After a little research into just how large the Android market share is, Larry and I did an obligatory facepalm and started to work figuring out how to implement Geek on Android devices.  With many devices, such as the Samsung Galaxy S3, Geek works right out of the box!  That's not the case on all devices, though.

We found a couple of very good resources to help you figure out if your Android device will easily connect with Geek.  Here's the list:

Saturday, September 7, 2013

I May Have a Serious Problem

Don't panic.  When I say I may have a serious problem, I mean that I think I've become addicted to Kickstarter!  Last night, after I had answered some Kickstarter messages, I started surfing around the site to see if there were any new projects that might tickle my fancy.  I ended up backing 25 more projects!  Seriously, I think Kickstarter is my favorite website ever.  If you want to see the whole list of projects I've backed, check out my profile.

Here are some of my favorite projects:

The Easy-Macro Smartphone Lens - This one is seriously brilliant.  It's a simple lens that attaches to any smartphone that makes it easy to take close-up pics.  And the guys behind it, Adam and Alex, are quick to respond and update their backers.  I'm impressed with the product and the people.  That's why I backed it!

Ping Wallet - The world's thinnest, smartest wallet - Earlier this year, I changed my lifestyle and went vegan.  Since that time, I've been looking for something to replace my old leather wallet.  I think this is it.  It's made from aluminum, and comes with all sorts of smart features that will make my life easier.  I backed it, and I think you should check it out, too.

eleMount : Premium Mount / Stand for iPhone, iPad, Android - I have a teeny-tiny car.  There's no place to charge my cell phone except on the passenger seat.  The happy/sad news is that there's hardly ever anyone sitting there-- my wife hates my car so much!  This product is going to make my car just a little more practical, which is why I backed the project.  Not practical enough for Kimberly to like it, though.  :)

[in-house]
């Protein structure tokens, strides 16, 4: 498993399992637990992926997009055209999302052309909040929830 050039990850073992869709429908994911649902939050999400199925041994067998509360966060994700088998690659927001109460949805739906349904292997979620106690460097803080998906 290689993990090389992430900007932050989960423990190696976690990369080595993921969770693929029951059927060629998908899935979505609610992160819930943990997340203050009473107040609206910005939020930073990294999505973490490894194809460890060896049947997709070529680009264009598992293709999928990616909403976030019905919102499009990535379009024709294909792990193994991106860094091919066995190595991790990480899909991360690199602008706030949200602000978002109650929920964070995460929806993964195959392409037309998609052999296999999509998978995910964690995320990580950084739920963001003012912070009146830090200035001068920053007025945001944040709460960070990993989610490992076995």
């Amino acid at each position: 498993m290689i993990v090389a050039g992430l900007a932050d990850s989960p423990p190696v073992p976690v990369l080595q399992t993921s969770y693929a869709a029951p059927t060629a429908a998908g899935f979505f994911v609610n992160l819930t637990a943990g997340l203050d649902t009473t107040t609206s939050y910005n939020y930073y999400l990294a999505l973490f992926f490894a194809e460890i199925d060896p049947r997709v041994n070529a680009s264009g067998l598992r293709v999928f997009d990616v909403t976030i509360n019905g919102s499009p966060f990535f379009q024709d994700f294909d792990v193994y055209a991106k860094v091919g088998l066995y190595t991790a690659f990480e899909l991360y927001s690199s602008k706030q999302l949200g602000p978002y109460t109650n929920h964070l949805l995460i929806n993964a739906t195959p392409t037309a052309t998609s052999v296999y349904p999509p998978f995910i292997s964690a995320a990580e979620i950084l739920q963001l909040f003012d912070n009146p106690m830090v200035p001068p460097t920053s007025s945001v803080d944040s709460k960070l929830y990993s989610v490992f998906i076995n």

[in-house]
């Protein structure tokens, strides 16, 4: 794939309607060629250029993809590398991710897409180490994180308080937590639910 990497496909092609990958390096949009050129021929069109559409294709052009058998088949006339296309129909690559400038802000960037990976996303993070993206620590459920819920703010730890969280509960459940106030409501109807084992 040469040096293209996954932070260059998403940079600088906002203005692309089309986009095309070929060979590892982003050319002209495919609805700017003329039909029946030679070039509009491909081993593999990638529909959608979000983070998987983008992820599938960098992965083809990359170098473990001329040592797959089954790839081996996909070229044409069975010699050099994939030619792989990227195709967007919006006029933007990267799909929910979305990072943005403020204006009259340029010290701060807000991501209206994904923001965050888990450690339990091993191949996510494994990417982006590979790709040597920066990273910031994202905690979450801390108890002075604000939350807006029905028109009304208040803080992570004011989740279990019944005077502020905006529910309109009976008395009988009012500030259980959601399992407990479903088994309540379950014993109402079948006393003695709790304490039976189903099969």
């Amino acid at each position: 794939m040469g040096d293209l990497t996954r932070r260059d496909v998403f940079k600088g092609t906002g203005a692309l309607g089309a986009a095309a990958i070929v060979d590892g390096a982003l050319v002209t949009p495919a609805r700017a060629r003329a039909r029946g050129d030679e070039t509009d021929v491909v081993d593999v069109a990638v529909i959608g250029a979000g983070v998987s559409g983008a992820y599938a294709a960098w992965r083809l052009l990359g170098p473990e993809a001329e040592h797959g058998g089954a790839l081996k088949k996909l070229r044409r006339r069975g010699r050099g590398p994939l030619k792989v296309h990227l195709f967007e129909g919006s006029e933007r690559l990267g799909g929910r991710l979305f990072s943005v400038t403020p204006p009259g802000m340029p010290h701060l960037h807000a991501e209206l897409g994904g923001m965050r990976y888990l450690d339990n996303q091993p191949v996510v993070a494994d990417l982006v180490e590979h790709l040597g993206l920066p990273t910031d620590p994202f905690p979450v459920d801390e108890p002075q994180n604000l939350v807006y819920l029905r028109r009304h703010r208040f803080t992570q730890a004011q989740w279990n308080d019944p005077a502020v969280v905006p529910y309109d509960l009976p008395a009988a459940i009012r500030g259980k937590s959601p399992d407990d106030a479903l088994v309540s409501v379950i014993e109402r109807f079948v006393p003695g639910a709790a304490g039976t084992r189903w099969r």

Thursday, September 5, 2013

Geek Connected to iPad

Here's the good news.  Because you asked, we connected Geek up to an Pad using a "camera kit."  It worked!

Here's the bad news: Geek draws too much power, so you'll have to use an external power source.  See those little wires?  That's what we did.  But there are plenty of after-market USB battery packs.  Choose one, and you're good to go.

video


GEEK vs. the Others, v2

Before you get into the nitty-gritty, I want to restate that the two competitors to which we compare Geek are very good products.  I'm not publishing the following measurements to break them down, rather to compare so that you, if you're not one of the lucky ones who have actually heard Geek, may try to figure out what it sounds like.

Okay, here goes.

Testing Environment: Audio Precision APx525 high bandwidth setting (90K range).  Each product was tested on the same Macbook pro (running on battery), with the same software (Audacity) using the same cable, and at the same location within 20 minutes of each other.

To be fair, we only used a sampling rate of 96 kHz for each device under test because that's as high as one of them can go.

AudioQuest Dragonfly
Calculated output impedance: 5.9Ω





Maximum Output Voltage




Signal to Noise Ratio


Total Harmonic Distortion plus Noise Ratio



Fast Fourier Transform Spectrum Monitor at Maximum Voltage Output


 
Fast Fourier Transform Spectrum Monitor at -20 dB Voltage Output from Maximum







Meridian Explorer
 Calculated output impedance: 4.7Ω



 
Maximum Output Voltage






Signal to Noise Ratio




 
Total Harmonic Distortion plus Noise Ratio




Fast Fourier Transform Spectrum Monitor at Maximum Voltage Output



Fast Fourier Transform Spectrum Monitor at -20 dB Voltage Output from Maximum


Geek
 Calculated output impedance: 0.47Ω





Maximum Output Voltage



Signal to Noise Ratio















Total Harmonic Distortion plus Noise Ratio



Fast Fourier Transform Spectrum Monitor at Maximum Voltage Output



Fast Fourier Transform Spectrum Monitor at -20 dB Voltage Output from Maximum



Please check out our Kickstarter campaign!